Giorgio Armani partnered with the British Fashion Council (BFC) to launch a competition to find the brightest fashion talent that the UK has to offer. The winners were selected to create a capsule collection for his spring/summer 2018 Emporio Armani line. MA Fashion Design Technology Womenswear student Dmitry Gotsfrid won the garment prize after Giorgio personally selected his bomber jacket, he then went to Milan to meet the team and produce the final piece over three days.

MA Fashion Design Technology Womenswear student Dmitry Gotsfrid won a Georgio Armani competition.

MA Fashion Design Technology Womenswear student Dmitry Gotsfrid won a Giorgio Armani competition.

Dmitry was flown to Milan after winning the competition for designing a classic Armani bomber jacket with his own twist. Gotsfrid’s design took inspiration from the “Armani tailoring of the ’80s and ’90s- so, big oversized shoulders and pinstriped wool.” As a winner of the competition, Gotsfrid was flown to Milan where he received private tours of various Armani buildings along with the winners of the two other categories – both were also LCF alumni – and eventually went on to lead in the final designing plans of his jacket. The bomber will be produced and officially on sale in September in the UK and Milan.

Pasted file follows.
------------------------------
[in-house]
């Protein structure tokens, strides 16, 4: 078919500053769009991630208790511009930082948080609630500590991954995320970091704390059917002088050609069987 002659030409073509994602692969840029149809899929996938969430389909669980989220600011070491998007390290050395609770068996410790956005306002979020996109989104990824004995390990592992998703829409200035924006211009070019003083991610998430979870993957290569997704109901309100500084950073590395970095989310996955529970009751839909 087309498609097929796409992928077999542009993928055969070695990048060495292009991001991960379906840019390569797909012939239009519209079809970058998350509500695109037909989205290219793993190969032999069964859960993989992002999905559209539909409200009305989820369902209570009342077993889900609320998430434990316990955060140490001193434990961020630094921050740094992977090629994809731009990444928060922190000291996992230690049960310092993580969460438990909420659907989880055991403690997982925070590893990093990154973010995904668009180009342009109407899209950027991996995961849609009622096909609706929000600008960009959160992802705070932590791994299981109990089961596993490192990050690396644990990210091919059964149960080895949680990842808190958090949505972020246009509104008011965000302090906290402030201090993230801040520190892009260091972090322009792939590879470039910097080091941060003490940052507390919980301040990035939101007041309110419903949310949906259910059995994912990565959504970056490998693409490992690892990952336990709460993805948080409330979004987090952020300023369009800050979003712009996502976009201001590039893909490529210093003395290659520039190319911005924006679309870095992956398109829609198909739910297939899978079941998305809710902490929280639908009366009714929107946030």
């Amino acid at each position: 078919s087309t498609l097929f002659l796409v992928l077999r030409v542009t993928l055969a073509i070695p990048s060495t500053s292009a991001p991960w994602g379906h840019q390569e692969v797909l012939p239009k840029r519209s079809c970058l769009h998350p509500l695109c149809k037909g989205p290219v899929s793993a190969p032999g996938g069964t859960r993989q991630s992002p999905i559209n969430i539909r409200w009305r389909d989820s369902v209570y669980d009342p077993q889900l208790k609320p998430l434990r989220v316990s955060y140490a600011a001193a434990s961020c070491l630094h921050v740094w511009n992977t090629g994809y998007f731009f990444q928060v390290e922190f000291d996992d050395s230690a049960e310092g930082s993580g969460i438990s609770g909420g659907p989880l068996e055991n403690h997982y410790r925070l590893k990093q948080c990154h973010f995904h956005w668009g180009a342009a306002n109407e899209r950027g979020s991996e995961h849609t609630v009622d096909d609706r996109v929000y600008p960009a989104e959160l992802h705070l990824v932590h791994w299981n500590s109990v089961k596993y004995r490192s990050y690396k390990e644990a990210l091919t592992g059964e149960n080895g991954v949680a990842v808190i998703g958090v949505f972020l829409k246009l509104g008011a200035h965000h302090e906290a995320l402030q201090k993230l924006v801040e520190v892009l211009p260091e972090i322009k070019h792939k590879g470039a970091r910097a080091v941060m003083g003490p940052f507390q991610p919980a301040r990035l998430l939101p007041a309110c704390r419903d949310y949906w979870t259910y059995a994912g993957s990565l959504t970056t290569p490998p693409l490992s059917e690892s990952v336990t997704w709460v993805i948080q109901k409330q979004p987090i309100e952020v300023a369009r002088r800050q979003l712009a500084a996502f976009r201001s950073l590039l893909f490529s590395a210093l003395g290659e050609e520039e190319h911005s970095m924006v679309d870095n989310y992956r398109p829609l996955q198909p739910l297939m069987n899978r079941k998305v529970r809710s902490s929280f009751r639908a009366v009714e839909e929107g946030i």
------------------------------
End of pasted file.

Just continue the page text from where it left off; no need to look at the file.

MA Fashion Design Technology Womenswear student Dmitry Gotsfrid wins Armani competition.

MA Fashion Design Technology Womenswear student Dmitry Gotsfrid wins Armani competition.

Dmitry, 24, decided to pursue a career in fashion after his time at college in Russia, where he was originally born. “Something just clicked where I started doing sketches and designing clothes, and from then on I was certain about what I wanted to do, and it kind of just happened.” After attending a language school in London, Dimitri completed a BA (Hons) Fashion Design Technology Womenswear at LCF before going onto his Masters. Gotsfrid was surrounded by fashion from a young age, which eventually sparked his initial interest. We discussed his childhood and the impact it had on him, he said, “My mum and my grandpa have always been very into fashion and making stuff, they used to do a lot of clothes making when they were younger. My mum worked as a dressmaker so she was making wedding dresses and stuff, but that was when I was really little so I didn’t really pay much attention, until it just hit me.”